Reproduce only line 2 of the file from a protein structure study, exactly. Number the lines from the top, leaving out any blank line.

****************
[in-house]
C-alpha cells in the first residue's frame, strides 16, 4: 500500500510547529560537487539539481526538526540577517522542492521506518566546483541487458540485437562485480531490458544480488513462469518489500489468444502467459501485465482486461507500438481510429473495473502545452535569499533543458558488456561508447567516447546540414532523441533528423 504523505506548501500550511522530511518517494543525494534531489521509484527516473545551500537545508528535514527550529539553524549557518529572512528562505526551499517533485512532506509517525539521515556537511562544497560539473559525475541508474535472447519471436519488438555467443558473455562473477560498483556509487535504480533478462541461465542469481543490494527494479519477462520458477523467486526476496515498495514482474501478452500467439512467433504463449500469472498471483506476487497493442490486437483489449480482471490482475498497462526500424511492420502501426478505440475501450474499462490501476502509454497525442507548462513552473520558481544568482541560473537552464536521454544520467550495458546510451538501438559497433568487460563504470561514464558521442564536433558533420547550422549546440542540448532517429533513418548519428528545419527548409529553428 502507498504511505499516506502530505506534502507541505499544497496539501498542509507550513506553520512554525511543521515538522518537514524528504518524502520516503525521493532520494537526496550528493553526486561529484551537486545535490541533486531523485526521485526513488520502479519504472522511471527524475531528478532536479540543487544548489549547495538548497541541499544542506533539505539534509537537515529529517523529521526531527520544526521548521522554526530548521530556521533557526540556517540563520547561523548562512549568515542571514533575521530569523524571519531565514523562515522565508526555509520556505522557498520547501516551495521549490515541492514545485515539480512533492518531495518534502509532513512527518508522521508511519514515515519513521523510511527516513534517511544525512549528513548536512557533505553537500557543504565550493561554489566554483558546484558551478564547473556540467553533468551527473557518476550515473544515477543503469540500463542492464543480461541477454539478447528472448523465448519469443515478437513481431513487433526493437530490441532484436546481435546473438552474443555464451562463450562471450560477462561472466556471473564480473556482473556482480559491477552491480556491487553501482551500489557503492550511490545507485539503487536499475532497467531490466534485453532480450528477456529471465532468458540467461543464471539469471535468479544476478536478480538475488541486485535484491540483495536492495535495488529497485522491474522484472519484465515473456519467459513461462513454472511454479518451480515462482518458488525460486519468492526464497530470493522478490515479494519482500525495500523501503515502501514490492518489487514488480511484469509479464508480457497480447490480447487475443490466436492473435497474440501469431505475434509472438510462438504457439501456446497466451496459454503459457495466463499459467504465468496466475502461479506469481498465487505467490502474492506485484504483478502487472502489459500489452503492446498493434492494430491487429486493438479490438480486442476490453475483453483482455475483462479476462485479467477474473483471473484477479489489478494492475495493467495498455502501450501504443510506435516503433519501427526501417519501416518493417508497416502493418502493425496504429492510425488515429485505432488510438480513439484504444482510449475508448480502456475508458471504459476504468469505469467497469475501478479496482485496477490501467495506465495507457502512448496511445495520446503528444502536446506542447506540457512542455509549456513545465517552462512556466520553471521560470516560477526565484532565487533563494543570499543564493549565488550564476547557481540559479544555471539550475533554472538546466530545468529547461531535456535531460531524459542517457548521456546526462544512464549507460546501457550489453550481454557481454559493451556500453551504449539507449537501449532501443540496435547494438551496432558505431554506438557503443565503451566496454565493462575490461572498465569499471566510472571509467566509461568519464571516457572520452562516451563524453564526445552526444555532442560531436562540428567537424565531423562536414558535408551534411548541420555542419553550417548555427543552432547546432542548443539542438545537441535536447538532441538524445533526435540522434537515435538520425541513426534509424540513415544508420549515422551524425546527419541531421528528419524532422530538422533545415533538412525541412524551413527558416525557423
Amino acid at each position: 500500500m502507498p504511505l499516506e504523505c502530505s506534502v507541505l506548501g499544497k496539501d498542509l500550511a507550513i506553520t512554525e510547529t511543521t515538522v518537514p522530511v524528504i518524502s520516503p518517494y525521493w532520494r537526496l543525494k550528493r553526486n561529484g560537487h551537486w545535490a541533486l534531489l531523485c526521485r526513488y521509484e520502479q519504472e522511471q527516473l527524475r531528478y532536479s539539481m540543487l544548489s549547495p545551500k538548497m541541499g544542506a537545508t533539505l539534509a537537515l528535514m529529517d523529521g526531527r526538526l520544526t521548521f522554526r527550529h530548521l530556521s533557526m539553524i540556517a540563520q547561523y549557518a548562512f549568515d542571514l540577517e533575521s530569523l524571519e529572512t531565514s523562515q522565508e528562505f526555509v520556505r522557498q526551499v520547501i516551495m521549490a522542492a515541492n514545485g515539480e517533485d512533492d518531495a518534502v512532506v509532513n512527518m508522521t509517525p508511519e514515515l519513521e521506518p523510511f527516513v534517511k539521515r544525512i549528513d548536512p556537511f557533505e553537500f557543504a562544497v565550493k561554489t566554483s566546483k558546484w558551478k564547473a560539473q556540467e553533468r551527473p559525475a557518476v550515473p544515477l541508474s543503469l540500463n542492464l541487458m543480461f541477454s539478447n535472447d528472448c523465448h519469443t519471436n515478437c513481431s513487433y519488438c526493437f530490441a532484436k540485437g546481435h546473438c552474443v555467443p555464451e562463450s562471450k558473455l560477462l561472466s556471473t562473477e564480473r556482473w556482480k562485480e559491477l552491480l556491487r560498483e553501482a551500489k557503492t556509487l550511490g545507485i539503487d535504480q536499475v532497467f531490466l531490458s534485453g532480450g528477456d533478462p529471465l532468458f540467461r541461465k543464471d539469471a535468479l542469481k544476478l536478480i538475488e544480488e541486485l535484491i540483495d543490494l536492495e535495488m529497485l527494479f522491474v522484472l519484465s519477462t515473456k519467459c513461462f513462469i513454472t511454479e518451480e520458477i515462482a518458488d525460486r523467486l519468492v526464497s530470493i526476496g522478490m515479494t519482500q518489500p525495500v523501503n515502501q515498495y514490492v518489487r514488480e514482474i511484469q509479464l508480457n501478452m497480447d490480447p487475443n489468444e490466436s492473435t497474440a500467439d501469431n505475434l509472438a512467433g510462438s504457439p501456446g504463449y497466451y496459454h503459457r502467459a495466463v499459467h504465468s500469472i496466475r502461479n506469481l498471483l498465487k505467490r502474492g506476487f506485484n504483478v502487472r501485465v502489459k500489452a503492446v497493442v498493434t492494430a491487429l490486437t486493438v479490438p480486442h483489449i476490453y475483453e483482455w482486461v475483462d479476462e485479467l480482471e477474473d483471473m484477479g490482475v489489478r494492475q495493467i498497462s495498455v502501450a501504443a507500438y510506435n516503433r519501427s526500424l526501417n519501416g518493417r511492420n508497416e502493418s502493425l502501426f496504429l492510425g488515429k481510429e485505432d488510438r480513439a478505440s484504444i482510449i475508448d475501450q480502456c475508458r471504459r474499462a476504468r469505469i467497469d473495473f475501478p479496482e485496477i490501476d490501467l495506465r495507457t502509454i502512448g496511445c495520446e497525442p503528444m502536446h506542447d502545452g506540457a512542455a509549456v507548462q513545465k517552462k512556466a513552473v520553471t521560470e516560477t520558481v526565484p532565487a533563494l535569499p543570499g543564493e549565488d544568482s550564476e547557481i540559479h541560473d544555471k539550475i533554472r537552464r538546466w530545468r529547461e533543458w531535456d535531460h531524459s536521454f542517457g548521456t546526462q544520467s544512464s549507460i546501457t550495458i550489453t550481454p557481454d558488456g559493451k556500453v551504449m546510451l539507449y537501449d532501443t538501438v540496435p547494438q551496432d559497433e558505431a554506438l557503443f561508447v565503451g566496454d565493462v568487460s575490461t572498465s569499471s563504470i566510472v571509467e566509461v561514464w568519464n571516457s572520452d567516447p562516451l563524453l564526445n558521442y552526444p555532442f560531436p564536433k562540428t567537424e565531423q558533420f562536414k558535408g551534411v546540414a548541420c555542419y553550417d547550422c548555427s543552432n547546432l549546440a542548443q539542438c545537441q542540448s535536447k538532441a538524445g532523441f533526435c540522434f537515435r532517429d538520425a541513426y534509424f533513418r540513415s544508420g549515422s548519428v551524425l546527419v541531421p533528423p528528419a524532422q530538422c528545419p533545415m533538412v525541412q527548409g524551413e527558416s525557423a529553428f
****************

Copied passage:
C-alpha cells in the first residue's frame, strides 16, 4: 500500500510547529560537487539539481526538526540577517522542492521506518566546483541487458540485437562485480531490458544480488513462469518489500489468444502467459501485465482486461507500438481510429473495473502545452535569499533543458558488456561508447567516447546540414532523441533528423 504523505506548501500550511522530511518517494543525494534531489521509484527516473545551500537545508528535514527550529539553524549557518529572512528562505526551499517533485512532506509517525539521515556537511562544497560539473559525475541508474535472447519471436519488438555467443558473455562473477560498483556509487535504480533478462541461465542469481543490494527494479519477462520458477523467486526476496515498495514482474501478452500467439512467433504463449500469472498471483506476487497493442490486437483489449480482471490482475498497462526500424511492420502501426478505440475501450474499462490501476502509454497525442507548462513552473520558481544568482541560473537552464536521454544520467550495458546510451538501438559497433568487460563504470561514464558521442564536433558533420547550422549546440542540448532517429533513418548519428528545419527548409529553428 502507498504511505499516506502530505506534502507541505499544497496539501498542509507550513506553520512554525511543521515538522518537514524528504518524502520516503525521493532520494537526496550528493553526486561529484551537486545535490541533486531523485526521485526513488520502479519504472522511471527524475531528478532536479540543487544548489549547495538548497541541499544542506533539505539534509537537515529529517523529521526531527520544526521548521522554526530548521530556521533557526540556517540563520547561523548562512549568515542571514533575521530569523524571519531565514523562515522565508526555509520556505522557498520547501516551495521549490515541492514545485515539480512533492518531495518534502509532513512527518508522521508511519514515515519513521523510511527516513534517511544525512549528513548536512557533505553537500557543504565550493561554489566554483558546484558551478564547473556540467553533468551527473557518476550515473544515477543503469540500463542492464543480461541477454539478447528472448523465448519469443515478437513481431513487433526493437530490441532484436546481435546473438552474443555464451562463450562471450560477462561472466556471473564480473556482473556482480559491477552491480556491487553501482551500489557503492550511490545507485539503487536499475532497467531490466534485453532480450528477456529471465532468458540467461543464471539469471535468479544476478536478480538475488541486485535484491540483495536492495535495488529497485522491474522484472519484465515473456519467459513461462513454472511454479518451480515462482518458488525460486519468492526464497530470493522478490515479494519482500525495500523501503515502501514490492518489487514488480511484469509479464508480457497480447490480447487475443490466436492473435497474440501469431505475434509472438510462438504457439501456446497466451496459454503459457495466463499459467504465468496466475502461479506469481498465487505467490502474492506485484504483478502487472502489459500489452503492446498493434492494430491487429486493438479490438480486442476490453475483453483482455475483462479476462485479467477474473483471473484477479489489478494492475495493467495498455502501450501504443510506435516503433519501427526501417519501416518493417508497416502493418502493425496504429492510425488515429485505432488510438480513439484504444482510449475508448480502456475508458471504459476504468469505469467497469475501478479496482485496477490501467495506465495507457502512448496511445495520446503528444502536446506542447506540457512542455509549456513545465517552462512556466520553471521560470516560477526565484532565487533563494543570499543564493549565488550564476547557481540559479544555471539550475533554472538546466530545468529547461531535456535531460531524459542517457548521456546526462544512464549507460546501457550489453550481454557481454559493451556500453551504449539507449537501449532501443540496435547494438551496432558505431554506438557503443565503451566496454565493462575490461572498465569499471566510472571509467566509461568519464571516457572520452562516451563524453564526445552526444555532442560531436562540428567537424565531423562536414558535408551534411548541420555542419553550417548555427543552432547546432542548443539542438545537441535536447538532441538524445533526435540522434537515435538520425541513426534509424540513415544508420549515422551524425546527419541531421528528419524532422530538422533545415533538412525541412524551413527558416525557423